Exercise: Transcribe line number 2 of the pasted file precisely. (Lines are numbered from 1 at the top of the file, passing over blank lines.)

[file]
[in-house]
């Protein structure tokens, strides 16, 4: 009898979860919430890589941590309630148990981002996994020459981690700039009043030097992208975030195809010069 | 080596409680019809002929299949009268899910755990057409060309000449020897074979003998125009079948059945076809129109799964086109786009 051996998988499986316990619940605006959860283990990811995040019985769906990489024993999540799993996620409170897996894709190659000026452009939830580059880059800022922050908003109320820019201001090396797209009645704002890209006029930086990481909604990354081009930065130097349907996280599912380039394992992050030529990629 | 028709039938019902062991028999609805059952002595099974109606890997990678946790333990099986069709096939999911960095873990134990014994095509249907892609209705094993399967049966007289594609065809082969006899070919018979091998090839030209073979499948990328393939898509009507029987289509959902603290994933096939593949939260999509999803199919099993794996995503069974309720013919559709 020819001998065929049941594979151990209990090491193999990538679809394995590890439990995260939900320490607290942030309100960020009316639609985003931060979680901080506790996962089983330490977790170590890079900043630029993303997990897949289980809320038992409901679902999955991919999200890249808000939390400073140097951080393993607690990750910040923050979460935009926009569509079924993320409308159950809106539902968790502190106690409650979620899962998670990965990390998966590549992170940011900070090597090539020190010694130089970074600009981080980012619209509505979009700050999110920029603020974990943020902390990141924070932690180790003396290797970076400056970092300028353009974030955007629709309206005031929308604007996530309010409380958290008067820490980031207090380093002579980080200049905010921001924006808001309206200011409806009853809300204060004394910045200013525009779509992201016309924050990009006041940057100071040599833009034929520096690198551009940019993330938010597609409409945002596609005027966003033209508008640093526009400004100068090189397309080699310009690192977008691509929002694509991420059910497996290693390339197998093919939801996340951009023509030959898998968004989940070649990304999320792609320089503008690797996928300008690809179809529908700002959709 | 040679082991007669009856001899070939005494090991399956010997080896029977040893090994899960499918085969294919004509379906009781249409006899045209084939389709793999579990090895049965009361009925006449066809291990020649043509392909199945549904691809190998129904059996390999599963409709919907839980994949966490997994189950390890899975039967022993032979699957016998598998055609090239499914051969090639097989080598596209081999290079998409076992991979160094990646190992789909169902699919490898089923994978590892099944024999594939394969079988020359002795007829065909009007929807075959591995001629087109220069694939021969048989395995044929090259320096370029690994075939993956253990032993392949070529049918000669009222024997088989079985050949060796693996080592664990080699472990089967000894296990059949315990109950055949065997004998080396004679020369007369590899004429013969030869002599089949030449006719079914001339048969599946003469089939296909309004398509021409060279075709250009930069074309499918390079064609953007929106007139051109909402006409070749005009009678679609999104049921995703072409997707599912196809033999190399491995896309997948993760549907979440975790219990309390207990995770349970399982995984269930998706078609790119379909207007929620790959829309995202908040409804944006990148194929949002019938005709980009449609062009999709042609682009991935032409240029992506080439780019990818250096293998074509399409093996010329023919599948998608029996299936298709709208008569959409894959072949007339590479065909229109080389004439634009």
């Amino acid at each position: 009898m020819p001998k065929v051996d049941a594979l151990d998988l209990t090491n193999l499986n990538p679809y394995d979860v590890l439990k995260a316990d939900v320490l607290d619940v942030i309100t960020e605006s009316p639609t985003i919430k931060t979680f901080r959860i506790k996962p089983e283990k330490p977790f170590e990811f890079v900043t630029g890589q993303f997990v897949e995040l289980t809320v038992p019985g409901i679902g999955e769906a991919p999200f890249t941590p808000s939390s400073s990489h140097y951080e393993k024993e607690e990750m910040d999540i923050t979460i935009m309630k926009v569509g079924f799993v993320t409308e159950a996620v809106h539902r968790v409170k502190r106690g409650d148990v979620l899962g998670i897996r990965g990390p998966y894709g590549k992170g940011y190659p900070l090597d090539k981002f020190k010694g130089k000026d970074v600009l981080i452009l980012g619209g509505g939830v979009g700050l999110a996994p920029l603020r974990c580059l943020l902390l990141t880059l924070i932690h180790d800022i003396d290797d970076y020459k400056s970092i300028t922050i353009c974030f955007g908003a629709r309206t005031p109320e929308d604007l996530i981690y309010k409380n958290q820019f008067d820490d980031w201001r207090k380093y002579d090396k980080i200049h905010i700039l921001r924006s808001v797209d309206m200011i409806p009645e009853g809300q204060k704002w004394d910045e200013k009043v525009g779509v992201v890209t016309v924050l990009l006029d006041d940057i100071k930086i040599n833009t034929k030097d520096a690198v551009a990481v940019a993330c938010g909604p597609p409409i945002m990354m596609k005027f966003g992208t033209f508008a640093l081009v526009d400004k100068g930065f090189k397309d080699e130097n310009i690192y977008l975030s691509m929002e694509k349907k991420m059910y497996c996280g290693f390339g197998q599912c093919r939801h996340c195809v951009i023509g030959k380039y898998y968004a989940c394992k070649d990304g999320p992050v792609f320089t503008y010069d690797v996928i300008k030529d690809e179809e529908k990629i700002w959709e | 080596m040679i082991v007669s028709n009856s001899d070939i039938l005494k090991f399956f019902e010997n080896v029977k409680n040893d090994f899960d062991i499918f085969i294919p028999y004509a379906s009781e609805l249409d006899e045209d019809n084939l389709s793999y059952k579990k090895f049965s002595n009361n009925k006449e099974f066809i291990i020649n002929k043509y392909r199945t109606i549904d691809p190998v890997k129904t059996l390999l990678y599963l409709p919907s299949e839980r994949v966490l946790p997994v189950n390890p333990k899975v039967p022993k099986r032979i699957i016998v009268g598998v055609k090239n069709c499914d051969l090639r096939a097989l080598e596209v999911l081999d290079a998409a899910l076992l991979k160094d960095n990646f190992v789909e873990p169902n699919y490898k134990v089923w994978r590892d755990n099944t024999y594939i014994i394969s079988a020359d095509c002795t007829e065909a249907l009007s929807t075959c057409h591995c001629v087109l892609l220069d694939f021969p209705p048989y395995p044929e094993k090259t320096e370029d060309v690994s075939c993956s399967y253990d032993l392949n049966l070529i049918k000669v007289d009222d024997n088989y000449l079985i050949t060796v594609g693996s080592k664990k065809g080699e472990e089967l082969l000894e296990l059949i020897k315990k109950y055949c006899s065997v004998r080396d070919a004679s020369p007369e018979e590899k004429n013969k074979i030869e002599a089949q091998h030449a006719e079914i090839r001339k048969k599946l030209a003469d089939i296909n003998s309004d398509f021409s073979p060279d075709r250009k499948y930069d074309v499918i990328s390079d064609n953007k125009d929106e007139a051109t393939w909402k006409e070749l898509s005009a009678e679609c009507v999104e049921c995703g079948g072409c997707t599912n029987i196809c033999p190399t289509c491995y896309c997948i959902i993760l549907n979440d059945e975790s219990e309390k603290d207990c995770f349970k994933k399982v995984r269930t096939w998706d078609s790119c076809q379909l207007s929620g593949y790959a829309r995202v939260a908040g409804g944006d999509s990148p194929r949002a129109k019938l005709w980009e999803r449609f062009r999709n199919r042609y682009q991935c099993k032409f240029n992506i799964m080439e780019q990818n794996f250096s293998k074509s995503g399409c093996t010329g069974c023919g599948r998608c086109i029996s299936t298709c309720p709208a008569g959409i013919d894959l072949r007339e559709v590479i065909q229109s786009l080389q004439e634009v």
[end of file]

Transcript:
């Protein structure tokens, strides 16, 4: 009898979860919430890589941590309630148990981002996994020459981690700039009043030097992208975030195809010069 | 080596409680019809002929299949009268899910755990057409060309000449020897074979003998125009079948059945076809129109799964086109786009 051996998988499986316990619940605006959860283990990811995040019985769906990489024993999540799993996620409170897996894709190659000026452009939830580059880059800022922050908003109320820019201001090396797209009645704002890209006029930086990481909604990354081009930065130097349907996280599912380039394992992050030529990629 | 028709039938019902062991028999609805059952002595099974109606890997990678946790333990099986069709096939999911960095873990134990014994095509249907892609209705094993399967049966007289594609065809082969006899070919018979091998090839030209073979499948990328393939898509009507029987289509959902603290994933096939593949939260999509999803199919099993794996995503069974309720013919559709 020819001998065929049941594979151990209990090491193999990538679809394995590890439990995260939900320490607290942030309100960020009316639609985003931060979680901080506790996962089983330490977790170590890079900043630029993303997990897949289980809320038992409901679902999955991919999200890249808000939390400073140097951080393993607690990750910040923050979460935009926009569509079924993320409308159950809106539902968790502190106690409650979620899962998670990965990390998966590549992170940011900070090597090539020190010694130089970074600009981080980012619209509505979009700050999110920029603020974990943020902390990141924070932690180790003396290797970076400056970092300028353009974030955007629709309206005031929308604007996530309010409380958290008067820490980031207090380093002579980080200049905010921001924006808001309206200011409806009853809300204060004394910045200013525009779509992201016309924050990009006041940057100071040599833009034929520096690198551009940019993330938010597609409409945002596609005027966003033209508008640093526009400004100068090189397309080699310009690192977008691509929002694509991420059910497996290693390339197998093919939801996340951009023509030959898998968004989940070649990304999320792609320089503008690797996928300008690809179809529908700002959709 | 040679082991007669009856001899070939005494090991399956010997080896029977040893090994899960499918085969294919004509379906009781249409006899045209084939389709793999579990090895049965009361009925006449066809291990020649043509392909199945549904691809190998129904059996390999599963409709919907839980994949966490997994189950390890899975039967022993032979699957016998598998055609090239499914051969090639097989080598596209081999290079998409076992991979160094990646190992789909169902699919490898089923994978590892099944024999594939394969079988020359002795007829065909009007929807075959591995001629087109220069694939021969048989395995044929090259320096370029690994075939993956253990032993392949070529049918000669009222024997088989079985050949060796693996080592664990080699472990089967000894296990059949315990109950055949065997004998080396004679020369007369590899004429013969030869002599089949030449006719079914001339048969599946003469089939296909309004398509021409060279075709250009930069074309499918390079064609953007929106007139051109909402006409070749005009009678679609999104049921995703072409997707599912196809033999190399491995896309997948993760549907979440975790219990309390207990995770349970399982995984269930998706078609790119379909207007929620790959829309995202908040409804944006990148194929949002019938005709980009449609062009999709042609682009991935032409240029992506080439780019990818250096293998074509399409093996010329023919599948998608029996299936298709709208008569959409894959072949007339590479065909229109080389004439634009």